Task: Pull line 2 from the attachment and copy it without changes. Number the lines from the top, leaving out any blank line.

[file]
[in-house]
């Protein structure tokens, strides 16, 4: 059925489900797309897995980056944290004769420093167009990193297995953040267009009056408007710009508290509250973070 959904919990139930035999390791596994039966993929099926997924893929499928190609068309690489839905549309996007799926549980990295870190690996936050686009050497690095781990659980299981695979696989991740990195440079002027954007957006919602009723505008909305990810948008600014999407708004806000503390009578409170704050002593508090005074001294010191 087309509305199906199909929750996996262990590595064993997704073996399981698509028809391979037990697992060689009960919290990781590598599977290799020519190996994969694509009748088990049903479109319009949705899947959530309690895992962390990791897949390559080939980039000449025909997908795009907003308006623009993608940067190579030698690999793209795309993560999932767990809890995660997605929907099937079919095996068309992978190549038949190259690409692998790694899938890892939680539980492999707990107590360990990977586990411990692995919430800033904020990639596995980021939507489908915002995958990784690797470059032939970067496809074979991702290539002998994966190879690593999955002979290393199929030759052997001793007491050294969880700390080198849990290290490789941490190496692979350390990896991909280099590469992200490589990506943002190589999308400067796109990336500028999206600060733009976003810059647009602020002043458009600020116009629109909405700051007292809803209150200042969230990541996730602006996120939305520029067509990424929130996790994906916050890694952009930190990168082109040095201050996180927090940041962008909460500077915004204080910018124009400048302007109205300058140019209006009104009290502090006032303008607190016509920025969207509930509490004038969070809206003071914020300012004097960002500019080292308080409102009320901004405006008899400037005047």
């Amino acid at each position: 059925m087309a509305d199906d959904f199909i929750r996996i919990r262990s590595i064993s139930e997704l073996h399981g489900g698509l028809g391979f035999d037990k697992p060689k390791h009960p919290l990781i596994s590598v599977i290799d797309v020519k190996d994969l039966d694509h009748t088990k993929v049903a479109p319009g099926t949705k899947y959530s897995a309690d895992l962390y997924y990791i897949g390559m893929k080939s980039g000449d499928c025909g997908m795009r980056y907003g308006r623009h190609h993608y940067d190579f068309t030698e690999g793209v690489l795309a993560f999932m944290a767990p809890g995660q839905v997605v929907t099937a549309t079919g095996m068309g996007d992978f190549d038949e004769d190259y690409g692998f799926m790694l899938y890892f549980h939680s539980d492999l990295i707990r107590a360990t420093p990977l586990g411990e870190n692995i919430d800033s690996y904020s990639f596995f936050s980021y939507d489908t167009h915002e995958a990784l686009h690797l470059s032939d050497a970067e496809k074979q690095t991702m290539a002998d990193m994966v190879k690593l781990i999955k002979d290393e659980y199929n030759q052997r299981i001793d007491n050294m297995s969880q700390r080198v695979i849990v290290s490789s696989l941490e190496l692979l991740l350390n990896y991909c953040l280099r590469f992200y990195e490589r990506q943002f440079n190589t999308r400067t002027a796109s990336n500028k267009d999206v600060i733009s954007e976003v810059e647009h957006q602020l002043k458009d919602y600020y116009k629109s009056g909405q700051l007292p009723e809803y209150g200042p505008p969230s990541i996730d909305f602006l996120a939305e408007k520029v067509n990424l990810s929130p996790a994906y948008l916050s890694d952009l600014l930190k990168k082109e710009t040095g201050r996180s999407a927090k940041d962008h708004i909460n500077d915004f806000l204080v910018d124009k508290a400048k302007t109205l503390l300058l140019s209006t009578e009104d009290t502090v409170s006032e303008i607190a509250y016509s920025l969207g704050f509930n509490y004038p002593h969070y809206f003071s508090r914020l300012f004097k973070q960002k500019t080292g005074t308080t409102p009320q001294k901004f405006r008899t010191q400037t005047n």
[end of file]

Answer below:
């Protein structure tokens, strides 16, 4: 059925489900797309897995980056944290004769420093167009990193297995953040267009009056408007710009508290509250973070 959904919990139930035999390791596994039966993929099926997924893929499928190609068309690489839905549309996007799926549980990295870190690996936050686009050497690095781990659980299981695979696989991740990195440079002027954007957006919602009723505008909305990810948008600014999407708004806000503390009578409170704050002593508090005074001294010191 087309509305199906199909929750996996262990590595064993997704073996399981698509028809391979037990697992060689009960919290990781590598599977290799020519190996994969694509009748088990049903479109319009949705899947959530309690895992962390990791897949390559080939980039000449025909997908795009907003308006623009993608940067190579030698690999793209795309993560999932767990809890995660997605929907099937079919095996068309992978190549038949190259690409692998790694899938890892939680539980492999707990107590360990990977586990411990692995919430800033904020990639596995980021939507489908915002995958990784690797470059032939970067496809074979991702290539002998994966190879690593999955002979290393199929030759052997001793007491050294969880700390080198849990290290490789941490190496692979350390990896991909280099590469992200490589990506943002190589999308400067796109990336500028999206600060733009976003810059647009602020002043458009600020116009629109909405700051007292809803209150200042969230990541996730602006996120939305520029067509990424929130996790994906916050890694952009930190990168082109040095201050996180927090940041962008909460500077915004204080910018124009400048302007109205300058140019209006009104009290502090006032303008607190016509920025969207509930509490004038969070809206003071914020300012004097960002500019080292308080409102009320901004405006008899400037005047």